by Tamara Linse
This year, I am posting a photo a day on Google+, Facebook, and my blog, which I’m calling Project 365. It’s inspired by my friend, the artist and writer Pierre Hauser, who is on his third year of a similar project based in New York City, which he posts to his Facebook page.
Of course, I take many more photos than I post, many shots of the same things, and I’m looking for very specific things, which I’ll discuss in relation to the photos. Then I use Photoshop to crop and enhance. My goal is to maintain the natural colors—not to use digital enhancement to force the image into the surreal—but I also push them a bit, trying to get closer to my perception than to what the camera simply captured. In cropping I’m looking for a certain compositional balance and an intensity and singularity of focus, and I may blur the background a bit to sharpen it.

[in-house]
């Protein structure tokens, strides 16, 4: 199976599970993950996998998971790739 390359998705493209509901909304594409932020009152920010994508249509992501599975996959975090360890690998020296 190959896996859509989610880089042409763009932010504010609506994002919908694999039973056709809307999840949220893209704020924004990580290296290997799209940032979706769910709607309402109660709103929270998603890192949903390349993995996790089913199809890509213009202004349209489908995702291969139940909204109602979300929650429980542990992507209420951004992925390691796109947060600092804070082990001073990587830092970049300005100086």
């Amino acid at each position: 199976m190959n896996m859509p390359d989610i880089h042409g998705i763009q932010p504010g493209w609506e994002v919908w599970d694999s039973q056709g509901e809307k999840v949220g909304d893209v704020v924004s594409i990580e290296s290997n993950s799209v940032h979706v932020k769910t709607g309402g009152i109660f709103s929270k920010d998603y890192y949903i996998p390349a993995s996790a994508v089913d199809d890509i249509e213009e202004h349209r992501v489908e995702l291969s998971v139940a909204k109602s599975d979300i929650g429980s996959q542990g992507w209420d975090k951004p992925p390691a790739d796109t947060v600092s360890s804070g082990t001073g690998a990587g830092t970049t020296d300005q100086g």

I’ve also realized, there are some photos that cannot be taken, that cannot capture the lived experience. The moon over the horizon, for example. To get the image to mirror experience, you have to do serious things in Photoshop with the size of the moon and the balance of light. A photo of standing atop a mountain peak will always be dull and never capture the feeling of vast space and distance.
Above all, I’m trying to get the viewer to see the beautiful world all around us, to focus on things, and I do not take that viewer’s attention for granted. It is imperative that the photo be interesting or aesthetically pleasing in some way. I’m asking for the viewer’s time and attention, and I really try to make the experience worth it.
Tamara Linse lives in Wyoming, where she takes photos and writes fiction. To support her creative endeavors, she edits, freelances, and occasionally teaches. Find her at www.tamaralinse.com